Searching over 5,500,000 cases.


searching
Buy This Entire Record For $7.95

Download the entire decision to receive the complete text, official citation,
docket number, dissents and concurrences, and footnotes for this case.

Learn more about what you receive with purchase of this case.

Graves v. Warden, Ohio Reformatory for Women

United States District Court, Sixth Circuit

June 6, 2013

DENISE GRAVES, Petitioner, Dlott, J.
v.
WARDEN, OHIO REFORMATORY FOR WOMEN, Respondent.

REPORT AND RECOMMENDATION

STEPHANIE K. BOWMAN, Magistrate Judge.

Petitioner, an inmate in state custody, has filed a pro se petition for writ of habeas corpus challenging her incarceration based on her August 5, 1994 conviction for one count of Murder, in violation of Ohio Revised Code § 2903.02. (Doc. 1). Reading the petition in conjunction with petitioner's other filings in this case, petitioner alleges that her boyfriend at the time of the offense, Richard Goodwin, committed the murder for which she was convicted. ( See Doc. 13). This matter is before the Court on respondent's motion to transfer petitioner's habeas petition to the United States Court of Appeals for the Sixth Circuit. (Doc. 23).

This is not the first federal habeas corpus petition filed by petitioner with this Court challenging her August 5, 1994 conviction. On November 23, 2009, petitioner raised seven grounds for relief in her first § 2254 petition, including the claim presented in the instant petition. See Graves v. Warden, Case No. 1:09-cv-859 (S.D. Ohio February 11, 2011) (Beckwith, J.; Litkovitz, M.J.) (Doc. 31, p. 3). This Court denied the petition after concluding that the petition was barred by one year statute limitations provided by 28 U.S.C. § 2244(d)(1) and that petitioner's mental illness did not provide grounds for equitable tolling. Id. (Docs. 31, 34).

Pursuant to 28 U.S.C. § 2244(b)(1), the federal district court must dismiss a claim presented in a second or successive habeas corpus petition that was raised in a prior petition. In addition, the court must dismiss a claim presented in a second or successive petition, which the petitioner did not include in the prior petition, unless: (1)(a) petitioner shows the claim relies on a new rule of constitutional law, made retroactive to cases on collateral review by the United States Supreme Court, that was previously unavailable; or (b) the factual basis for the claim could not have been discovered previously through the exercise of due diligence; and (2) the facts would be sufficient to establish by clear and convincing evidence that, but for constitutional error, no reasonable fact-finder would have found the petitioner guilty of the underlying offense. 28 U.S.C. § 2244(b)(2).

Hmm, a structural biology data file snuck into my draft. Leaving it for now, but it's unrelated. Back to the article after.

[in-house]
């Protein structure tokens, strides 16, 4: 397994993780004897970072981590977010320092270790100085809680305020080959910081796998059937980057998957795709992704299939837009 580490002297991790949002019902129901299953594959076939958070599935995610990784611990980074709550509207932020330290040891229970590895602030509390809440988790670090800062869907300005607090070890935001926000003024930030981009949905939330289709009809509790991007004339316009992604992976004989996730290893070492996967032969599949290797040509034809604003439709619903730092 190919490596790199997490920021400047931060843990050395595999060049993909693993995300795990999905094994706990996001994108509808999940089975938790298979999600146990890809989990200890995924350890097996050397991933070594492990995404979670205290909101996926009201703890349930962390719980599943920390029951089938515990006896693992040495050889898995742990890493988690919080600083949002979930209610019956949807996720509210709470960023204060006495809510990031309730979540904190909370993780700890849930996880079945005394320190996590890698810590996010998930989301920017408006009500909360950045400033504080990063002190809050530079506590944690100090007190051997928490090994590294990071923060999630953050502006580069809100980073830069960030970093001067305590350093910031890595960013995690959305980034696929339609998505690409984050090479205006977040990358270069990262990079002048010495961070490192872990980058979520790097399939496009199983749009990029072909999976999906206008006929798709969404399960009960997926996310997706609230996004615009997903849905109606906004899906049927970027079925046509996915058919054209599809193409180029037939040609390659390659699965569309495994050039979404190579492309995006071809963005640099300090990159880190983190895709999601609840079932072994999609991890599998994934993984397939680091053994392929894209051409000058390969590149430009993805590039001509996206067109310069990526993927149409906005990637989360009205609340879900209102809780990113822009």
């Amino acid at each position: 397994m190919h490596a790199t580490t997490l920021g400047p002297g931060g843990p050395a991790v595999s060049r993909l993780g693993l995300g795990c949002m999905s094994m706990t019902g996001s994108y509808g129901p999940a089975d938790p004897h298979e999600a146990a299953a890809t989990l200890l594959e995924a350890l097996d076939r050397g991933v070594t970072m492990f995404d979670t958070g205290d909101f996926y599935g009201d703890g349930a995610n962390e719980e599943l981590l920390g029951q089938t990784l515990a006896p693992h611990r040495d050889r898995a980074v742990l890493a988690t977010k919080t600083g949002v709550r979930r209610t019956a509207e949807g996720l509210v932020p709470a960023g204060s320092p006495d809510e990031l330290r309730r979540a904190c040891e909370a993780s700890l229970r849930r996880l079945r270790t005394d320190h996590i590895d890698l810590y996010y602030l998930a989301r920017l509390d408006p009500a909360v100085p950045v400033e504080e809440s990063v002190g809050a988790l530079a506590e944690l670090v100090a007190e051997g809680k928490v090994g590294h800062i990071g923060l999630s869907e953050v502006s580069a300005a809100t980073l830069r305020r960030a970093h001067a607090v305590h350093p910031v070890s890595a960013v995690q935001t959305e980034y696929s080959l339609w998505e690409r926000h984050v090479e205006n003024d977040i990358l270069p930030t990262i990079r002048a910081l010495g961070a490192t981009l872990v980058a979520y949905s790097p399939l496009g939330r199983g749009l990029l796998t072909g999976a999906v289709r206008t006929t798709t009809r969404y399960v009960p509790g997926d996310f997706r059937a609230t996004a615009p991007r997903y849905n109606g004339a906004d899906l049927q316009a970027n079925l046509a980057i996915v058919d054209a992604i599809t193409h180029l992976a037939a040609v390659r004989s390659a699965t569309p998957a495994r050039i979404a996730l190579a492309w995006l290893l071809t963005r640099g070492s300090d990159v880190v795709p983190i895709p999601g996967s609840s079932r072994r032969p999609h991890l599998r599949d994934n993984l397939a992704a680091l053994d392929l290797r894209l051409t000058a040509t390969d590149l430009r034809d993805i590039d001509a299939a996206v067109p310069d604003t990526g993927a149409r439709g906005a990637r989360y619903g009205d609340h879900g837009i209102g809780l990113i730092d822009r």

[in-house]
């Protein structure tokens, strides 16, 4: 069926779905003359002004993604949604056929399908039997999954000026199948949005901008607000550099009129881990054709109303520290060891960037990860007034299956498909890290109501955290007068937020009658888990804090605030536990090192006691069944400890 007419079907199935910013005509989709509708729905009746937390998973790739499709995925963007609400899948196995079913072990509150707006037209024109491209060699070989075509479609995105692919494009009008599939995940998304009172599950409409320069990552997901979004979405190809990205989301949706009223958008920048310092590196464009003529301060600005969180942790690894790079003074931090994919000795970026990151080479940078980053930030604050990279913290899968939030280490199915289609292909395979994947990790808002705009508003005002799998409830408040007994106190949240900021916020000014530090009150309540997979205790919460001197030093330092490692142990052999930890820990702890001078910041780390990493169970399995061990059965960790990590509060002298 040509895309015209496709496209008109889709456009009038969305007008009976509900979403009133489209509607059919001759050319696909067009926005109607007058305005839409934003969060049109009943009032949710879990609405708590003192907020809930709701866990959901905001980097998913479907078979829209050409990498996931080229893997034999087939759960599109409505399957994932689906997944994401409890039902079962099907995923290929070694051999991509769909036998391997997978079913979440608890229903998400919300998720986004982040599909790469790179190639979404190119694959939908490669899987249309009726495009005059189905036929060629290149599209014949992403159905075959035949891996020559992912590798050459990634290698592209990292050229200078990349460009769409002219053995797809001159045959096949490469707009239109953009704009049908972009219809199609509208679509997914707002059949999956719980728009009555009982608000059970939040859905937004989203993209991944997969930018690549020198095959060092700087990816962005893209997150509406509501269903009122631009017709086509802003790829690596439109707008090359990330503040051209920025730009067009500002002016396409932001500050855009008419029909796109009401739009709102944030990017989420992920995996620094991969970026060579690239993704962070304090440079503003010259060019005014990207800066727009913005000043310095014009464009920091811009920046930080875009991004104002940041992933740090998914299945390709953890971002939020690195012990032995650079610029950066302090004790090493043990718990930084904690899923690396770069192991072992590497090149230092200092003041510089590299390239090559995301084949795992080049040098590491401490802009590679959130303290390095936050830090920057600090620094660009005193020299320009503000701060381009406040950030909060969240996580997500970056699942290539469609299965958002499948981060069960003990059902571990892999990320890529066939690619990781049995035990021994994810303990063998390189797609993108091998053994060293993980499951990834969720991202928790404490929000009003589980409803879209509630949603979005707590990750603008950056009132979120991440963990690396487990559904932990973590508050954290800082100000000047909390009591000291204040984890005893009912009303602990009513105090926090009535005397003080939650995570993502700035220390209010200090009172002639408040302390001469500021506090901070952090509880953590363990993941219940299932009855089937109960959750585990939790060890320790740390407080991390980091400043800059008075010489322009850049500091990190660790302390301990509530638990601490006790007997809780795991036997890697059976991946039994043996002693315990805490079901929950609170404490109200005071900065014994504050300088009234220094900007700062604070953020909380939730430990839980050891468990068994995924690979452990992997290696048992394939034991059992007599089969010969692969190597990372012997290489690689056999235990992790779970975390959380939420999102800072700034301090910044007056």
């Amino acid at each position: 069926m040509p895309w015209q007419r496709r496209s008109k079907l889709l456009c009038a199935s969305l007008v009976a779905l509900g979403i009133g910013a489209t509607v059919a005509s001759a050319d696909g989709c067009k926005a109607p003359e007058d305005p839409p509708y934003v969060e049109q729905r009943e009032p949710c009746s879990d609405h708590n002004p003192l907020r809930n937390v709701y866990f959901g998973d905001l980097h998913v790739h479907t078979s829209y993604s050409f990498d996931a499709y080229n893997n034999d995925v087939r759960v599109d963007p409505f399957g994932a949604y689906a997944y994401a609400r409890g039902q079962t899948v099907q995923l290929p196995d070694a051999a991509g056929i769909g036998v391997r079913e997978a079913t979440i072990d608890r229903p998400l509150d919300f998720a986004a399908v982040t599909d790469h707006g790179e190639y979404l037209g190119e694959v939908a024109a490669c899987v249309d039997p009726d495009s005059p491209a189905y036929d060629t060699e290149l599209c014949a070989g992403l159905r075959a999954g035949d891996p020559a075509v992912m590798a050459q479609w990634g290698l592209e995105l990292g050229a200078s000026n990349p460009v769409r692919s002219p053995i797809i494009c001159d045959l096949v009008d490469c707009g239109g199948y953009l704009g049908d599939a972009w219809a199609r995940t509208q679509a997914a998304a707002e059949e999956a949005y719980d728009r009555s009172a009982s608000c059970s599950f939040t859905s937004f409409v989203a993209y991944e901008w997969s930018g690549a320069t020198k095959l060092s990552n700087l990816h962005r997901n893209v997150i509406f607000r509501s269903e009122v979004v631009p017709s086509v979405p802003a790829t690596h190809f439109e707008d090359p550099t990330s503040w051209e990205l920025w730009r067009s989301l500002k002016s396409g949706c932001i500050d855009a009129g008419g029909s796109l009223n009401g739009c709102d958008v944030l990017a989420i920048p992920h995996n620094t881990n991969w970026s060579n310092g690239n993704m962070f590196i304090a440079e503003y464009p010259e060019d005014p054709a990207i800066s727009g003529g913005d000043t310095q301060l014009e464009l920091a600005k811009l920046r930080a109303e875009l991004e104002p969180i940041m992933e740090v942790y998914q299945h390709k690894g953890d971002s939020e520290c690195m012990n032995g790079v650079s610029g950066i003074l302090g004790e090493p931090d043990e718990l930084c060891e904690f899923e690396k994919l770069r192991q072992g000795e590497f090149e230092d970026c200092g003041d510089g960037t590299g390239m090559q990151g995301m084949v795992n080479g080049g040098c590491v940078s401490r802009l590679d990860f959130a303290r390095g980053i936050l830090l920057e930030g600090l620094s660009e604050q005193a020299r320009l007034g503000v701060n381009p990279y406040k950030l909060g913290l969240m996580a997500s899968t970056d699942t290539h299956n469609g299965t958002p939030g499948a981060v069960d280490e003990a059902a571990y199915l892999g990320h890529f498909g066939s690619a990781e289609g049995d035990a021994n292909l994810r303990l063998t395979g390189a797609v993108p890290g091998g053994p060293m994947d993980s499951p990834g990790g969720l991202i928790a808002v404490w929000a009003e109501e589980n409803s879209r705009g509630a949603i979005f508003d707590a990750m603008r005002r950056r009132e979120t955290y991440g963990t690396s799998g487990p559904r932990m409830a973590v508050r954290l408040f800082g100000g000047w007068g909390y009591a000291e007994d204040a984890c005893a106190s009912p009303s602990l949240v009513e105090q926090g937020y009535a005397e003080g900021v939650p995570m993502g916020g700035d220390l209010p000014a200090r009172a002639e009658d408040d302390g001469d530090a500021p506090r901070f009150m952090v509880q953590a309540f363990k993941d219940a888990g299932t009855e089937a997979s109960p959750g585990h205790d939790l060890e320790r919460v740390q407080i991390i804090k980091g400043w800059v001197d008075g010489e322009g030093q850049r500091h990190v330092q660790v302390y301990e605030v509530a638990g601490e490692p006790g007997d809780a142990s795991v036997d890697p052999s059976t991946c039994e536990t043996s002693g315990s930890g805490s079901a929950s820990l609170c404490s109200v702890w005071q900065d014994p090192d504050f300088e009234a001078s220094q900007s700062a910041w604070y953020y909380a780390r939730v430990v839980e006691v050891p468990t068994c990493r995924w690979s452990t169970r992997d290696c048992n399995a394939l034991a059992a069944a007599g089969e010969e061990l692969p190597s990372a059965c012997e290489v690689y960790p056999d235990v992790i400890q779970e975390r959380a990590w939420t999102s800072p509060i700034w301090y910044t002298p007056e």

Before the district court may consider a successive petition, the petitioner must first request and obtain authorization for such consideration from the court of appeals. 28 U.S.C. § 2244(b)(3). The court of appeals may authorize the district court to consider a successive petition only if petitioner makes the prima facie showing described above. Id. See Magwood v. Patterson, ___ U.S. ___, 130 S.Ct. 2788, 2796 (2010); In re Cook, 215 F.3d 606, 607 (6th Cir. 2000).

In this case, petitioner is attacking the same conviction and sentence challenged in her prior petition. The Court's decision denying the prior petition on the ground that the petition was time-barred constitutes an adjudication on the merits. See In re Cook, 215 F.3d 606, 608 (6th Cir. 2000) (holding that dismissal of petition based on unexcused procedural default of claims in state court is considered "on the merits"). In such a case, the prisoner must obtain authorization from the court of appeals pursuant to § 2244(b)(3) before filing a subsequent habeas application. Therefore, the instant petition is a second or successive petition within the meaning of 28 U.S.C. § 2244(b), and this Court lacks jurisdiction to consider it without petitioner's first obtaining authorization from the Sixth Circuit.

When a prisoner has filed a second or successive petition for habeas corpus relief in the district court without first obtaining authorization from the Court of Appeals, the district court in the interest of justice pursuant to 28 U.S.C. § 1631 is required to transfer the case to the Sixth Circuit for consideration as required under § 2244(b)(3). See In re Sims, 111 F.3d 45, 47 (6th Cir. 1997) (citing Liriano v. United States, 95 F.3d 119, 122 (2d Cir. 1996)).

Accordingly, it is hereby recommended that respondent's motion to transfer petitioner's second habeas petition to the Sixth Circuit (Doc. 23) be GRANTED.

IT IS THEREFORE RECOMMENDED THAT:

Respondent's motion to transfer petitioner's habeas petition to Sixth Circuit Court of Appeals (Doc. 23) be GRANTED, and the petition for a writ of habeas corpus (Doc. 1) be TRANSFERRED pursuant to 28 U.S.C. § 1631 to the United States Court of Appeals for the Sixth Circuit for consideration whether the ...


Buy This Entire Record For $7.95

Download the entire decision to receive the complete text, official citation,
docket number, dissents and concurrences, and footnotes for this case.

Learn more about what you receive with purchase of this case.